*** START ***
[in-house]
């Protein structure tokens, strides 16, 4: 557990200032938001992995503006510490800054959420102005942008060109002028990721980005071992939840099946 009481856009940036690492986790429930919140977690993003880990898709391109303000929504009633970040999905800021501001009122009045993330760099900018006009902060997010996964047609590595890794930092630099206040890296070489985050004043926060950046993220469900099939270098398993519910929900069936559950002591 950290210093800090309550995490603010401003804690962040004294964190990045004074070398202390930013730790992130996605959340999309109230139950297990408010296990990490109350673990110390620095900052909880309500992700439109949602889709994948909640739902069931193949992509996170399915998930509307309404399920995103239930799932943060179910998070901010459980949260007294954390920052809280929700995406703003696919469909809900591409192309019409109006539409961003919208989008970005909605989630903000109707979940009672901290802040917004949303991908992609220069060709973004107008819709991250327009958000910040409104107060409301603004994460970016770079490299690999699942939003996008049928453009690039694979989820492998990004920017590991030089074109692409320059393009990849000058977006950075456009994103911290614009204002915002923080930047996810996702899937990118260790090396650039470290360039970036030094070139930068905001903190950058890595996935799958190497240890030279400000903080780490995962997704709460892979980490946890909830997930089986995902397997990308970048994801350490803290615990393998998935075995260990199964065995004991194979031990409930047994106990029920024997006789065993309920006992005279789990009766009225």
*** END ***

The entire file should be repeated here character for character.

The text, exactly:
[in-house]
């Protein structure tokens, strides 16, 4: 557990200032938001992995503006510490800054959420102005942008060109002028990721980005071992939840099946 009481856009940036690492986790429930919140977690993003880990898709391109303000929504009633970040999905800021501001009122009045993330760099900018006009902060997010996964047609590595890794930092630099206040890296070489985050004043926060950046993220469900099939270098398993519910929900069936559950002591 950290210093800090309550995490603010401003804690962040004294964190990045004074070398202390930013730790992130996605959340999309109230139950297990408010296990990490109350673990110390620095900052909880309500992700439109949602889709994948909640739902069931193949992509996170399915998930509307309404399920995103239930799932943060179910998070901010459980949260007294954390920052809280929700995406703003696919469909809900591409192309019409109006539409961003919208989008970005909605989630903000109707979940009672901290802040917004949303991908992609220069060709973004107008819709991250327009958000910040409104107060409301603004994460970016770079490299690999699942939003996008049928453009690039694979989820492998990004920017590991030089074109692409320059393009990849000058977006950075456009994103911290614009204002915002923080930047996810996702899937990118260790090396650039470290360039970036030094070139930068905001903190950058890595996935799958190497240890030279400000903080780490995962997704709460892979980490946890909830997930089986995902397997990308970048994801350490803290615990393998998935075995260990199964065995004991194979031990409930047994106990029920024997006789065993309920006992005279789990009766009225």